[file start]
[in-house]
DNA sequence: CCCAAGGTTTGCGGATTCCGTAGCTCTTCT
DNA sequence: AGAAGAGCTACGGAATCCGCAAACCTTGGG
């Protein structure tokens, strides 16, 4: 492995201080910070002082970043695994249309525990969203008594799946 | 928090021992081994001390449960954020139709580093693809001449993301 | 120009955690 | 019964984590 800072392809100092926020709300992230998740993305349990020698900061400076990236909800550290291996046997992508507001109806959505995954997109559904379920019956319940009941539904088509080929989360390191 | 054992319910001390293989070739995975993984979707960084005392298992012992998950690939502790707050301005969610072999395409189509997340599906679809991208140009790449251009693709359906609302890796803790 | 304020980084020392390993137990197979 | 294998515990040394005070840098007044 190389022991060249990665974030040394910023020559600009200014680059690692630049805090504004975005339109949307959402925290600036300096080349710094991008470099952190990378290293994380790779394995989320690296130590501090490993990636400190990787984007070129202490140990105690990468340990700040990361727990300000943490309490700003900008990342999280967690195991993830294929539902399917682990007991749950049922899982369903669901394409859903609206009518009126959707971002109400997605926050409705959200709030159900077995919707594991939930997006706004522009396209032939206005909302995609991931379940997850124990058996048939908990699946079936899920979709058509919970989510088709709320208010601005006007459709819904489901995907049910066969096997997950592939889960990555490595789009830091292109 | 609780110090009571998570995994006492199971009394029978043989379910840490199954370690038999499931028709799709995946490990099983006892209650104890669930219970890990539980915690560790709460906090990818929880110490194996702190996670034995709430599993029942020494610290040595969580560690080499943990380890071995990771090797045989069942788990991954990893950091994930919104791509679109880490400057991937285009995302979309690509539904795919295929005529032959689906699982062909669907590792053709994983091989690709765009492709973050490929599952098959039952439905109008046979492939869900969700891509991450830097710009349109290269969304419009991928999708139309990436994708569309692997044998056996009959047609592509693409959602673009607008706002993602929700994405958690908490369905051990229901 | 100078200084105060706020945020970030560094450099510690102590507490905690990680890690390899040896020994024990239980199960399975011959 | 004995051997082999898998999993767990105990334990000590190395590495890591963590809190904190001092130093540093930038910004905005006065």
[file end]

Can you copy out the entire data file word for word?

[in-house]
DNA sequence: CCCAAGGTTTGCGGATTCCGTAGCTCTTCT
DNA sequence: AGAAGAGCTACGGAATCCGCAAACCTTGGG
């Protein structure tokens, strides 16, 4: 492995201080910070002082970043695994249309525990969203008594799946 | 928090021992081994001390449960954020139709580093693809001449993301 | 120009955690 | 019964984590 800072392809100092926020709300992230998740993305349990020698900061400076990236909800550290291996046997992508507001109806959505995954997109559904379920019956319940009941539904088509080929989360390191 | 054992319910001390293989070739995975993984979707960084005392298992012992998950690939502790707050301005969610072999395409189509997340599906679809991208140009790449251009693709359906609302890796803790 | 304020980084020392390993137990197979 | 294998515990040394005070840098007044 190389022991060249990665974030040394910023020559600009200014680059690692630049805090504004975005339109949307959402925290600036300096080349710094991008470099952190990378290293994380790779394995989320690296130590501090490993990636400190990787984007070129202490140990105690990468340990700040990361727990300000943490309490700003900008990342999280967690195991993830294929539902399917682990007991749950049922899982369903669901394409859903609206009518009126959707971002109400997605926050409705959200709030159900077995919707594991939930997006706004522009396209032939206005909302995609991931379940997850124990058996048939908990699946079936899920979709058509919970989510088709709320208010601005006007459709819904489901995907049910066969096997997950592939889960990555490595789009830091292109 | 609780110090009571998570995994006492199971009394029978043989379910840490199954370690038999499931028709799709995946490990099983006892209650104890669930219970890990539980915690560790709460906090990818929880110490194996702190996670034995709430599993029942020494610290040595969580560690080499943990380890071995990771090797045989069942788990991954990893950091994930919104791509679109880490400057991937285009995302979309690509539904795919295929005529032959689906699982062909669907590792053709994983091989690709765009492709973050490929599952098959039952439905109008046979492939869900969700891509991450830097710009349109290269969304419009991928999708139309990436994708569309692997044998056996009959047609592509693409959602673009607008706002993602929700994405958690908490369905051990229901 | 100078200084105060706020945020970030560094450099510690102590507490905690990680890690390899040896020994024990239980199960399975011959 | 004995051997082999898998999993767990105990334990000590190395590495890591963590809190904190001092130093540093930038910004905005006065």